When the government introduced voluntary national service in December 1938, Bevan argued that Labour should demand the nationalisation of the armaments industry, support Republican Spain and sign an Anglo-Soviet pact in return for its support. When Labour supported the government's scheme with no such conditions, Bevan denounced Labour for imploring the people on recruiting platforms to put themselves under the leadership of their opponents.[13] When conscription was introduced six months later, Bevan joined the rest of the Labour Party in opposing it, calling it "the complete abandonment of any hope of a successful struggle against the weight of wealth in Great Britain".[14] The government had no arguments to persuade young men to fight "except merely in another squalid attempt to defend themselves against the redistribution of international swag".[14]

In August 1939 came the Nazi–Soviet Pact. In Parliament Bevan argued that this was the logical outcome of the government's foreign policy. However at this time of national crisis he voted for the first time with the government. He wanted the war to be not just a fight against fascism but a war for socialism.[15]

He was a strong critic of the policies of Chamberlain, arguing that his old enemy Winston Churchill should be given power. During the war he was one of the main leaders of the left in the Commons, opposing the wartime Coalition government. Bevan opposed the heavy censorship imposed on radio and newspapers and wartime Defence Regulation 18B, which gave the Home Secretary the powers to intern citizens without trial. Bevan called for the nationalisation of the coal industry and advocated the opening of a Second Front in Western Europe to help the Soviet Union in its fight with Germany. Churchill responded by calling Bevan "a squalid nuisance".[16]

Bevan was critical of the leadership of the British Army which he felt was class bound and inflexible. After Auchinleck's defeat by Rommel and his disastrous retreat across Cyrenaica in 1942, Bevan made one of his most memorable speeches in the Commons in support of a motion of censure against the Churchill government. In this he said, "The Prime Minister must realise that in this country there is a taunt on everyone's lips that if Rommel had been in the British Army he would still have been a sergeant ... There is a man in the British Army who flung 150,000 men across the Ebro in Spain, Michael Dunbar. He is at present a sergeant...He was Chief of Staff in Spain, he won the Battle of the Ebro, and he is a sergeant." In fact, Dunbar had been recommended for a commission, but rejected it himself.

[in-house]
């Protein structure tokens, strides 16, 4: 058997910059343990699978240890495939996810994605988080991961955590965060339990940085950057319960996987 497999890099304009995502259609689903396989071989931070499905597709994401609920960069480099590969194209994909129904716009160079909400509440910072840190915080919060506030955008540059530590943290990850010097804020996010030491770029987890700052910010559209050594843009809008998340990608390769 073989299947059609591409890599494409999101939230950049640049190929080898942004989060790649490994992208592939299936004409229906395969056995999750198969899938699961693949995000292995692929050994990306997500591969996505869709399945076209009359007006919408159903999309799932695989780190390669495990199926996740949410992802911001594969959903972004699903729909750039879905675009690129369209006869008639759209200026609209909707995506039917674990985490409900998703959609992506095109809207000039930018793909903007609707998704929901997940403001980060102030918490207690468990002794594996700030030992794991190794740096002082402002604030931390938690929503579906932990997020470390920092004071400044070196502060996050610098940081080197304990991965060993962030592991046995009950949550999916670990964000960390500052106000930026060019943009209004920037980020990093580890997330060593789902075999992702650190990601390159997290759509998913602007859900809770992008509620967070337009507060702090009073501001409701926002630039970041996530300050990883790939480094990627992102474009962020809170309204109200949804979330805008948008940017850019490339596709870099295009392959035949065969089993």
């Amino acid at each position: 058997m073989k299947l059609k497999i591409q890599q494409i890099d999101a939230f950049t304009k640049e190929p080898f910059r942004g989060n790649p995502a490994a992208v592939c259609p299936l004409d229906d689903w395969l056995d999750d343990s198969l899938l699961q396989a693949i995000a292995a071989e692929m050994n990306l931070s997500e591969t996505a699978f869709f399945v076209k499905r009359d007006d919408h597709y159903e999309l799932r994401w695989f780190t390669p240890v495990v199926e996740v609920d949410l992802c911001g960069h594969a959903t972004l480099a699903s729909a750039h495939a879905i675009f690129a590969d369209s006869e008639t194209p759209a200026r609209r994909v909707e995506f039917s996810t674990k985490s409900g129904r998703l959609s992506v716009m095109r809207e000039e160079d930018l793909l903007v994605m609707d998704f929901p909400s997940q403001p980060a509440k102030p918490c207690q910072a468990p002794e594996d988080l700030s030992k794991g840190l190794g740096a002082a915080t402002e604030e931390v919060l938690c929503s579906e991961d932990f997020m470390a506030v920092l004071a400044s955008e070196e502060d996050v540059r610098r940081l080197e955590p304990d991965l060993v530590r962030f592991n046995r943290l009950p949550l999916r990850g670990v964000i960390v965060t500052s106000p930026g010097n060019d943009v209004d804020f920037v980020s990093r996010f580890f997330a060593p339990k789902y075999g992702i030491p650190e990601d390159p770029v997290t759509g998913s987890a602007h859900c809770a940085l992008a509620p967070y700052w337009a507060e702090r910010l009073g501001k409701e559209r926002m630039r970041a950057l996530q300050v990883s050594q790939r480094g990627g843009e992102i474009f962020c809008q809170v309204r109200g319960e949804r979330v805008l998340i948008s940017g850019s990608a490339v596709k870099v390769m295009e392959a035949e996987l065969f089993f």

Bevan believed that the Second World War would give Britain the opportunity to create "a new society". He often quoted an 1855 passage from Karl Marx: "The redeeming feature of war is that it puts a nation to the test. As exposure to the atmosphere reduces all mummies to instant dissolution, so war passes supreme judgment upon social systems that have outlived their vitality." At the beginning of the 1945 general election campaign Bevan told his audience that his goal was to eliminate any opposition to the Labour programme: "We have been the dreamers, we have been the sufferers, now we are the builders. We enter this campaign at this general election, not merely to get rid of the Tory majority. We want the complete political extinction of the Tory Party, and twenty-five years of Labour Government."[17]


Main articles: Postwar Britain and Attlee ministry

The 1945 General Election proved to be a landslide victory for the Labour Party, giving it a large enough majority to allow the implementation of the party's manifesto commitments and to introduce a programme of far-reaching social reforms that were collectively dubbed the 'Welfare State' (see 1945 Labour Election Manifesto). These reforms were achieved in the face of great financial difficulty following the war. The new Prime Minister, Clement Attlee, appointed Aneurin Bevan as Minister of Health, with a remit that also covered Housing. Thus, the responsibility for instituting a new and comprehensive National Health Service, as well as tackling the country's severe post-war housing shortage, fell to the youngest member of Attlee's Cabinet in his first ministerial position. The free health service was paid for directly through public money. Government income was increased for the welfare state expenditure by a severe increase in marginal tax rates for wealthy business owners in particular, as part of what the Labour government largely saw as the redistribution of the wealth created by the working class from the owners of large-scale industry to the workers.[18]

The collective principle asserts that... no society can legitimately call itself civilised if a sick person is denied medical aid because of lack of means.
Aneurin Bevan, In Place of Fear, p. 100